Allergies: causes of hives and other skin rashes

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What types of dog and cat skin allergies are there? Why is my pet itching? Can they get hay fever, too? If you’ve ever found yourself asking these questions, you’re not alone. We caught up with our resident vet to advise you of the three most common dog and cat allergies, their likely causes, and the steps you should take to overcome any allergic reactions.

1. Fleas

A flea allergy – medically known as flea allergy dermatitis – flares up in the event of flea bites. The specific aggravator for a flea allergy is flea saliva. Other insect bites can cause dog and cat allergic reactions too, but flea saliva is by far the most common. If you spot your pet losing hair around the base of their tail, continually biting and scratching at their skin, or developing an inflamed skin rash (a ‘hotspot’) or hives (bumps that spontaneously appear), your four-legged friend may have a flea allergy.

Scratching and biting at their skin rash can lead to other health issues, such as yeast or bacterial infections – making it all the more important to seek the attention of a vet. Protecting your pet from fleas should be part and parcel of pet parenthood, but this rings especially true when a flea allergy is brought into the equation. Your vet will be able to help you swat up on how to prevent fleas, how to spot fleas hidden in dog fur, and how to get rid of fleas – both from your pets and your home. Remember to deworm your pet if they’ve had fleas, as fleas also carry tapeworm eggs – and worms can be a cause of skin allergies, too.

2. Environmental factors

Be it dust, pollen, or mould, dog and cat allergies can flare up at any point in the year. Seasonal allergies are just as common amongst our furry friends as they are with us humans. Yes, a dog allergic to grass is a genuine sensitivity that can cause skin rashes and dog hives. Having said that, the summertime can be especially tricky when it comes to dog and cat hay fever.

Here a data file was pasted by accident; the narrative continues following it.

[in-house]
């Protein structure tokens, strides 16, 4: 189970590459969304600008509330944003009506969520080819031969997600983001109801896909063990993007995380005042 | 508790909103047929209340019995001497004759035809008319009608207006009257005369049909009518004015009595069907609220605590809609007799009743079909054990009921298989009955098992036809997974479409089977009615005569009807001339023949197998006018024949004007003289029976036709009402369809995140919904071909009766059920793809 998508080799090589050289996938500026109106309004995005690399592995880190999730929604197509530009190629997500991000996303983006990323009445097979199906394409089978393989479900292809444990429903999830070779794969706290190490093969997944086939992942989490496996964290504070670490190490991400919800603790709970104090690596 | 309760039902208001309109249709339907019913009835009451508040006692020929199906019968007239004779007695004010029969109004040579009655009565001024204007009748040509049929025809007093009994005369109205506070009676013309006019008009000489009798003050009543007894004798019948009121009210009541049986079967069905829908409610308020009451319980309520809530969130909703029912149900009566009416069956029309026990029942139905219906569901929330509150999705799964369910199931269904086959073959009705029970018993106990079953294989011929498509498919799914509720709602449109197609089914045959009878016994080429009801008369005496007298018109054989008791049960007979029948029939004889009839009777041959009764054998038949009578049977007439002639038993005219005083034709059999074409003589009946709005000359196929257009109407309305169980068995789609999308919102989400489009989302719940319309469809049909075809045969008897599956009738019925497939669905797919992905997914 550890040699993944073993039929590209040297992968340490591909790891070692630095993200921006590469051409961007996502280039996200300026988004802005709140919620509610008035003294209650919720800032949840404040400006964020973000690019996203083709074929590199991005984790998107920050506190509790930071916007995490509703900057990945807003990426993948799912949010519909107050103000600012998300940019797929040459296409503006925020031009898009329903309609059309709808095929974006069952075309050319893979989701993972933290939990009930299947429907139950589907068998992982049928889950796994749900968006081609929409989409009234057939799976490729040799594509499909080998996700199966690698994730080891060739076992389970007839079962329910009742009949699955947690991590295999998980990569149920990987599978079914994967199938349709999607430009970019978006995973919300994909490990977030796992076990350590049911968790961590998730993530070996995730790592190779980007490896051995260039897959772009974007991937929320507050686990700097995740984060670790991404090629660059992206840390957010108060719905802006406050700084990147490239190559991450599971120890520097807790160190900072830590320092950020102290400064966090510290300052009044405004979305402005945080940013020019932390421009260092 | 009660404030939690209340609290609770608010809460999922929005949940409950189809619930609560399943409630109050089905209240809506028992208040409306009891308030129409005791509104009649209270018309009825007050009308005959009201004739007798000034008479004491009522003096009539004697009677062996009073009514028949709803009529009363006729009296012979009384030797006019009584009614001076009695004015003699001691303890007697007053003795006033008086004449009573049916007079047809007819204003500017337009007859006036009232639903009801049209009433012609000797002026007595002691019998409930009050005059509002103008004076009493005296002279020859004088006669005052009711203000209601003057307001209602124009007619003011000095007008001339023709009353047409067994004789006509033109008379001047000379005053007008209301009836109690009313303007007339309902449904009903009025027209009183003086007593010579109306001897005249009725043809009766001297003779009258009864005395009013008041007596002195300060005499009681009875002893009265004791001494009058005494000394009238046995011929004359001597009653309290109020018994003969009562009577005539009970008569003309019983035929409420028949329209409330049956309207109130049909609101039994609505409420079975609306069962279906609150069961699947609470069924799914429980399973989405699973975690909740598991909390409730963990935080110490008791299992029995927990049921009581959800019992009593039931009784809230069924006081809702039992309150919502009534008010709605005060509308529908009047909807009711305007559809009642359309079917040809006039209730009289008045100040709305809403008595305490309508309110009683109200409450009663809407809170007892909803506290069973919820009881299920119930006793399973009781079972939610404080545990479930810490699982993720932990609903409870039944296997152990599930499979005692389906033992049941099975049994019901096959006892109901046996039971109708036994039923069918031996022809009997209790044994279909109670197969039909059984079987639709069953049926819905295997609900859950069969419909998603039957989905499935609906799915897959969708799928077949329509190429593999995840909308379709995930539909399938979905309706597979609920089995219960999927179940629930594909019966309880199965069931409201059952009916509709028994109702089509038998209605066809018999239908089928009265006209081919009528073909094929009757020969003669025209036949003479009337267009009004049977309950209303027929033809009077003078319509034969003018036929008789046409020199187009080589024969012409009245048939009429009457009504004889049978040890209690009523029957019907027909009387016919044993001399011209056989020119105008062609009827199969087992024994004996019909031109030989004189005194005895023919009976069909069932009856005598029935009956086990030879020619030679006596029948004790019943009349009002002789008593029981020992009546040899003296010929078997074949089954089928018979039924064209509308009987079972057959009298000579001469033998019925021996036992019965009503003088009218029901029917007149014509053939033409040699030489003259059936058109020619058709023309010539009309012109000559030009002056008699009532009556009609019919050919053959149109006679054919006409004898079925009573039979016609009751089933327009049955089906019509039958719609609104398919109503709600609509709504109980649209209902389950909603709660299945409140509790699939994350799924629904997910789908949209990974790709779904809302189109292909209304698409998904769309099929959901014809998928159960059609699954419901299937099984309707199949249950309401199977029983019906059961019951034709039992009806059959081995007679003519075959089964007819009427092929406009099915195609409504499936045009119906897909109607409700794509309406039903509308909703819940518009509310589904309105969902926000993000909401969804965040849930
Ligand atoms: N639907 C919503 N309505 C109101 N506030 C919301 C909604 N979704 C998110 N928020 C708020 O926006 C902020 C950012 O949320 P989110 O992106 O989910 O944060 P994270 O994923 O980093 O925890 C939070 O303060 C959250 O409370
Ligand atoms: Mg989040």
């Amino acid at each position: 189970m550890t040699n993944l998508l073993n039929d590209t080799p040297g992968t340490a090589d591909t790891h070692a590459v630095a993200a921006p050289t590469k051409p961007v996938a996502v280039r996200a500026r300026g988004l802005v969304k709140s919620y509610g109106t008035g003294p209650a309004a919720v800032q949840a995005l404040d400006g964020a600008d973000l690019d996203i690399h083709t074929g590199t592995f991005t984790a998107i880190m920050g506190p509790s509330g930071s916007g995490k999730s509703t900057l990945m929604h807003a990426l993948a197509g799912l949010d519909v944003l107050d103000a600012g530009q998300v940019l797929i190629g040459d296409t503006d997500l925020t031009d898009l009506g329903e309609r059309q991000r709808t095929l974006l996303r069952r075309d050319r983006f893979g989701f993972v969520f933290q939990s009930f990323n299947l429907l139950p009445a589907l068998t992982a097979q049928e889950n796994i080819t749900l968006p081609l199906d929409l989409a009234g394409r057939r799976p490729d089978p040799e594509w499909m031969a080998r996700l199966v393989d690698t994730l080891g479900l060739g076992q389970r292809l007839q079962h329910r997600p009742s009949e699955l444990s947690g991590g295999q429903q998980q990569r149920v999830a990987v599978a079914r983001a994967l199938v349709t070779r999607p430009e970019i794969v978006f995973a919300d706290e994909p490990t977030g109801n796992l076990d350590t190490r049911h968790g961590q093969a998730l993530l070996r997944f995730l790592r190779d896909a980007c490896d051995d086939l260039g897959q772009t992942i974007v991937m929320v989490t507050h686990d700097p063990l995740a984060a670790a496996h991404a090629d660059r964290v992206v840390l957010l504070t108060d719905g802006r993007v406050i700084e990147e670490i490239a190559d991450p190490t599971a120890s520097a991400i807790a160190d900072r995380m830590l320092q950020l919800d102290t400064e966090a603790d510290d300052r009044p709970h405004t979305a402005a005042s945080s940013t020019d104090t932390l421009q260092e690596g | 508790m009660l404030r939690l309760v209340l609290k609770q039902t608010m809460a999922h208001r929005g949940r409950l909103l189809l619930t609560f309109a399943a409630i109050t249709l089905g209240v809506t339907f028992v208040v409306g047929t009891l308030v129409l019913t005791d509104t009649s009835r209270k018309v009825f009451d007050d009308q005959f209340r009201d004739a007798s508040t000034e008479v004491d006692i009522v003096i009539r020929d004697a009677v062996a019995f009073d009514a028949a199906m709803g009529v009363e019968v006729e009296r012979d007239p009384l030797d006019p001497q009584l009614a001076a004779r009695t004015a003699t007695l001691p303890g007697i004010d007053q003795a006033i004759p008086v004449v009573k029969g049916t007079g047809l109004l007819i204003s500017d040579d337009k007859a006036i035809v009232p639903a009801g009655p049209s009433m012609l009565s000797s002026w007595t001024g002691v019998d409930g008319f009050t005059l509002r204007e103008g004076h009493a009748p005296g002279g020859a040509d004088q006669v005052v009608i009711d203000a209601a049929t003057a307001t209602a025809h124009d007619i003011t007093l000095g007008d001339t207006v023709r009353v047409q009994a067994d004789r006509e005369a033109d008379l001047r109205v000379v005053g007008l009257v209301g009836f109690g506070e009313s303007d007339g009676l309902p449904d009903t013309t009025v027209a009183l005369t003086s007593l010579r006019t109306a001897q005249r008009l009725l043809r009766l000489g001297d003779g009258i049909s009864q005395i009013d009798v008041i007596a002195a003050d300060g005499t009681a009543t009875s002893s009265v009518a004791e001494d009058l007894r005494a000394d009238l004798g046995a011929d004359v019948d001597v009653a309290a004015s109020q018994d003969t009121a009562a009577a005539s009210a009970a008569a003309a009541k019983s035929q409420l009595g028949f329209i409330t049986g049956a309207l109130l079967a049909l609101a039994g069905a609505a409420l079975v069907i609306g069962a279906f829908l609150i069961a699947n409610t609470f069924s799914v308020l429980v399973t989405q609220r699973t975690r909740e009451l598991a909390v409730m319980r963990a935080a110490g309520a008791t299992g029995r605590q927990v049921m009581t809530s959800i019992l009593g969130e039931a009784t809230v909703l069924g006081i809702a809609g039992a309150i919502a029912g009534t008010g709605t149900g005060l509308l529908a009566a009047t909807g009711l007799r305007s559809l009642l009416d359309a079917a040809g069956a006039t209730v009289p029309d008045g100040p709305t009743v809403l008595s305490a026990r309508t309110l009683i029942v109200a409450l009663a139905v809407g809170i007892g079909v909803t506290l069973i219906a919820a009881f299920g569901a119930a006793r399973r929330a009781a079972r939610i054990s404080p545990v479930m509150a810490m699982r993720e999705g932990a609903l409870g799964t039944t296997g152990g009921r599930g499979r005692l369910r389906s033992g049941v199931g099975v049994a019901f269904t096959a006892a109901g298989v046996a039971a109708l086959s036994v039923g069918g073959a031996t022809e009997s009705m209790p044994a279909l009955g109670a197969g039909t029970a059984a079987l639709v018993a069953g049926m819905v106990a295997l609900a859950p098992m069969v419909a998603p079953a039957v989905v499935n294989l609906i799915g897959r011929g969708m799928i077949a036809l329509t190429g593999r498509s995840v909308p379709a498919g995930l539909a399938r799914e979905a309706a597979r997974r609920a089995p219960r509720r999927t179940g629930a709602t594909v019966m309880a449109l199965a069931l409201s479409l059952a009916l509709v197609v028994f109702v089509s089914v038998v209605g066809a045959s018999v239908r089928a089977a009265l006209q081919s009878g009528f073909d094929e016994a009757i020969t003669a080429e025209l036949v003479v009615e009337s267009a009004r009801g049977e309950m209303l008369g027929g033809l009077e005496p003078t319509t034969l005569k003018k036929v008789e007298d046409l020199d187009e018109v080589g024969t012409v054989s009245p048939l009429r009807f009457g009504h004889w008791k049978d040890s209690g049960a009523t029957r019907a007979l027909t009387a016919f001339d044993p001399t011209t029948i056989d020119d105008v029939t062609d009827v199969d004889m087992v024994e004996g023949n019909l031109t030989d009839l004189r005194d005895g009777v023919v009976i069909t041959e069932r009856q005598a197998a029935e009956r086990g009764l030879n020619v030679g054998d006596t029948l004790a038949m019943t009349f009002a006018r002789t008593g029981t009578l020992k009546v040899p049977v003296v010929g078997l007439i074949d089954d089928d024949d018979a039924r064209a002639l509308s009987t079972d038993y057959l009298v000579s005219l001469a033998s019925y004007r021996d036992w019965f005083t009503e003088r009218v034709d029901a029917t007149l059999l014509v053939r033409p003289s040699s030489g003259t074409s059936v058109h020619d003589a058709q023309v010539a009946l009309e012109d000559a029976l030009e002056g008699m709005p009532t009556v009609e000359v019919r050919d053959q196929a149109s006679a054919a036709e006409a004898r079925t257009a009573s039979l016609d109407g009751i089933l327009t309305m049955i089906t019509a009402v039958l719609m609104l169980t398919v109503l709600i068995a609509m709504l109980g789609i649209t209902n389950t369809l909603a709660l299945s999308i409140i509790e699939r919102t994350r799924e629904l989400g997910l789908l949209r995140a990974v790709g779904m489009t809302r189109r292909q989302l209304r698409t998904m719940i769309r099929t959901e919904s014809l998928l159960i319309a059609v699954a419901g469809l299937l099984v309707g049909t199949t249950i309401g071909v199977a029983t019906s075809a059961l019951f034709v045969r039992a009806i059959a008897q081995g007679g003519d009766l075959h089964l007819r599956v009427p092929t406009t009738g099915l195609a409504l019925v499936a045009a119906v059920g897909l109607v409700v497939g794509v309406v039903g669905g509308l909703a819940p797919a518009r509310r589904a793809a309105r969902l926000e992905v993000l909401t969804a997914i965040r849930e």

If your pet is experiencing swelling and/or redness of the face, throat, lips, eyelids, and/or earflaps, this could be a sign of an allergic reaction. You should pay a visit to your vet with your furry pal in tow. They may prescribe a medication such as antihistamines, steroids or immunomodulators in order to control your pet’s symptoms.

3. Food intolerances

Not many dogs and cats suffer from true food allergies. Instead, they have food intolerances or food sensitivities. This kind of allergic reaction is a gradual one (rather than an instant immune response) to a particular ingredient (or ingredients) in their food. A dog allergic to chicken is not unheard of. In fact, the most common food sensitivities are seen in different types of protein – be that chicken, beef, grains, eggs, or milk. Itchy eyes, ears, and paws are all symptoms of a food allergy, along with gastrointestinal issues (we’re talking diarrhoea and constipation).

Some of the best foods for skin allergies are hypoallergenic or made up of a single protein. Feeding a “novel” protein diet means feeding a protein that your pet’s immune system is unlikely to have been exposed to. Common examples of this are duck and venison.

If you think your pet might have an allergy

Consult with your vet to ensure that it is an allergy and not something else entirely, such as mange or even a medical problem like hypothyroidism or Cushing’s disease.

If your vet suspects your pet’s symptoms are due to an allergy, they may suggest a medical treatment as a first line. Discuss the various options available, including topical and injectables.

Avoid the cause of the allergy where possible – be it flea bites, a specific ingredient causing a food intolerance, or environmental factors such as grass.

Similar to human allergy testing, dog and cat allergy testing is possible using a blood sample or skin tests. This is often quite complicated due to the complexity of the immune system. This means it may not always pinpoint the exact cause of the allergy, especially when it comes to food.

If your pet has a severe allergic reaction and goes into anaphylactic shock, you must take them to an emergency veterinary clinic.

Be patient. Skin problems are probably the most frustrating symptom to treat for vets. Work through the process with your vet step by step, as it can sometimes take months or even years to control skin allergies in animals. There is hope, though!

Our articles are not a replacement for face-to-face vet advice. Consult with your vet regularly to raise any concerns that you may have.


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